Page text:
The Right to Remain Violent

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It is in America’s DNA to mistrust and be fearful of black people or anyone who speaks out against the poor treatment of blacks. When the early boatloads of enslaved Africans reached the shores of the Americas in the early 1600’s, there was already a social order in place, that forced black people to the bottom of society. A century later, The Making of a Slave ( A speech that was said to have been delivered by Willie Lynch on the bank of the James River in the colony of Virginia in 1712.  Lynch was a British slave owner in the West Indies. He was invited to the colony of Virginia in 1712 to teach his methods to slave owners there) became the official blue print of how to totally destroy the black spirit and mind through physical violence. Since virtually every black person that arrived in the Americas or born on American soil during the first 300 years were considered slaves, essentially, the foundation of the New World was rooted in a social order that promoted and sustained itself by means of subjugating black people. Just think, slavery existed in the Americas for four centuries, while blacks have only been emancipated for 151 years in the United States.

With 300 years of psychological and physical damage to the minds of blacks and whites, who were programed to believe that the black man, woman and child were inherently inferior, makes the very difficult task of unlearning the systematic racism that exists deep in the pores of our culture, our laws and our everyday existence. Though we have made tremendous gains in technology and science; socially, we are still at an impasse. America still struggles and struggles terribly to treat black people as full citizens. It still does not give black people equal representation, opportunities, protection or privileges.

When we continue to see unnecessary force being used on black men, women and children by law enforcement, it is simply the reminisce and vestigial components of a time when to be black, meant that the black body belonged to someone else. As unfathomable as it may seem, unfortunately the laws in America continue to be enforced in this archaic fashion. A runaway slave did not get to determine his or her own path or plot in life. If a slave ran away, they were considered a fugitive. Depending on the values, economic standing or mindset of the slave owner, the fugitive slave might be spared upon capture, so that they could continue to produce and be profitable. However, there were times when an example had to be made. Black bodies were beaten, battered, crushed and torn on public display, so that anyone else who thought to runaway would surely be aware of the inevitable consequence of physical torture and in some cases death. These were the original policing practices of black people in America.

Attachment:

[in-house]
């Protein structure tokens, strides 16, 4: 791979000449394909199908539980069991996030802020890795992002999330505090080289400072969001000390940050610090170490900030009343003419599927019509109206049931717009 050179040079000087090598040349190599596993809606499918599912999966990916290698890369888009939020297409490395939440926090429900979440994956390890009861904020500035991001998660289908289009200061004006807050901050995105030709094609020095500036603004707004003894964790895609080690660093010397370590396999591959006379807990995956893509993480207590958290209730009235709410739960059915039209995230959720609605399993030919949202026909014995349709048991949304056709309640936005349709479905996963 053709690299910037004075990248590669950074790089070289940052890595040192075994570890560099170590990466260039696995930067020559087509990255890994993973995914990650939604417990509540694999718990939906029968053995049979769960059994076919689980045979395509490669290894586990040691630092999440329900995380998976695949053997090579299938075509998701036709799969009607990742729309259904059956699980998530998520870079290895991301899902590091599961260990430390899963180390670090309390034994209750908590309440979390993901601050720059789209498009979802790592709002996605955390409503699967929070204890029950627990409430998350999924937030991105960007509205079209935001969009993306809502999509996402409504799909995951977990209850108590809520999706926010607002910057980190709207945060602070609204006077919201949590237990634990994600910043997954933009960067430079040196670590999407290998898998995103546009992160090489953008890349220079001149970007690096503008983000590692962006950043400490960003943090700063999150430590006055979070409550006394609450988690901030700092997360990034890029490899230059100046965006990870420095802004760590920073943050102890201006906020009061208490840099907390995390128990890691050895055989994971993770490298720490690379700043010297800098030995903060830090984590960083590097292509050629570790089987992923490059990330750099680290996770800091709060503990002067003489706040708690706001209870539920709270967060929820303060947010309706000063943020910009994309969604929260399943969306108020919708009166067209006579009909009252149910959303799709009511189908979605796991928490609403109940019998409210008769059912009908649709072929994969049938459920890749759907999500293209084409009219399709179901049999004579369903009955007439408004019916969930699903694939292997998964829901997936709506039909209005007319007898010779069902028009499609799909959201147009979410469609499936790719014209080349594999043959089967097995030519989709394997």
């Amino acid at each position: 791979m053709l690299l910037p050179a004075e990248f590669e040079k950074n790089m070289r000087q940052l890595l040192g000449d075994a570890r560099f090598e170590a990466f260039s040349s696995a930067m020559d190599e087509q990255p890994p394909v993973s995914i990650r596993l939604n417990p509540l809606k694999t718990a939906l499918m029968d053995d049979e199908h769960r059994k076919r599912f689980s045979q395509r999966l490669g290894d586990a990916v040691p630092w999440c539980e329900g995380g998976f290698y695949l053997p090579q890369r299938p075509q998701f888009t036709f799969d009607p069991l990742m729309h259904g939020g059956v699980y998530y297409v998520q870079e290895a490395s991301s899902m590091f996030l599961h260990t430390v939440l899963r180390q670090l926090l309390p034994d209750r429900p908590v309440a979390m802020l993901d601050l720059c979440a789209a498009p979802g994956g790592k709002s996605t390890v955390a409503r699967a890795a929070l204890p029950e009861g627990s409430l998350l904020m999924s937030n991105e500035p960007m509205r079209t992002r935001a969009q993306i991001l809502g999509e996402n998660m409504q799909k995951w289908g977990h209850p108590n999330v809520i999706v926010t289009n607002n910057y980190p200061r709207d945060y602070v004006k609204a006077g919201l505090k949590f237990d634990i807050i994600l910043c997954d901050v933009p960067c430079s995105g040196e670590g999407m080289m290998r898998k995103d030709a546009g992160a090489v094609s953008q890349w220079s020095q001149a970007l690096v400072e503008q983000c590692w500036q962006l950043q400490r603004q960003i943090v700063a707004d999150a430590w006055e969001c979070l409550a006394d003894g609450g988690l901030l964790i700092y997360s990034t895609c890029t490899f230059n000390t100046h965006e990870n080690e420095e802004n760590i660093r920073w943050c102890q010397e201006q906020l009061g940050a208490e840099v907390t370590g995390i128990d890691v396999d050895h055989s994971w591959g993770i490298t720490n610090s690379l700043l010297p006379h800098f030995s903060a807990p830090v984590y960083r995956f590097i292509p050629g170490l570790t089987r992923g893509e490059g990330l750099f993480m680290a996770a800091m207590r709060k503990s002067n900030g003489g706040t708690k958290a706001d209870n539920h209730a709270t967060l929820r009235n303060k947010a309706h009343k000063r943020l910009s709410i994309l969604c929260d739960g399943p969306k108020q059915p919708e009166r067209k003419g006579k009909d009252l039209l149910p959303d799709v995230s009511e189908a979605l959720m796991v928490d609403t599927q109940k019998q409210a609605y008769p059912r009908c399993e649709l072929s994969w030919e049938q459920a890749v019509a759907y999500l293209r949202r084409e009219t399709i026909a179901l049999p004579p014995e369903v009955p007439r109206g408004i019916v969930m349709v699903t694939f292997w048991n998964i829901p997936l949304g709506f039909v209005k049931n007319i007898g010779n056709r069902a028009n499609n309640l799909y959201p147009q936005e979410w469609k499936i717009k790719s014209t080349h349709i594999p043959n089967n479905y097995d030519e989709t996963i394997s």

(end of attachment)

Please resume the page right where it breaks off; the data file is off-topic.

Centuries later we are still witnessing the outcomes. When the slave did not comply, they were beaten back into submission. In 1816, to comply was to acquiesce to being nothing more than an ox or a mule; a beast of burden. To be noncompliant meant to want to be free, to be human and to actually act upon those notions of freedom and dignity. Slavery in the United States was legally abolished in 1865 with the Thirteenth Amendment. The Fourteenth Amendment  in 1868, granted black people equal rights and protection under the law. However today, blacks are not asking to be freed. Black people are asking for equal protection. If a white man can sit in a parked car and not be approached or questioned or searched, then a black man should have that same right. Nonetheless, it seems as if law enforcement are still being trained in the ways of America’s barbaric past; under the philosophy that black people are inherently criminal.

The spirit of Willie Lynch and the Fugitive Slave laws are still entrenched in the social and cultural fabric of the United States and are alive and well within the legal system. Without equality, there can never be justice. Black people in America have been emancipated for well over a century, but in 2016, America’s ghosts continue to haunt her, one dead unarmed black body at a time.

 

 

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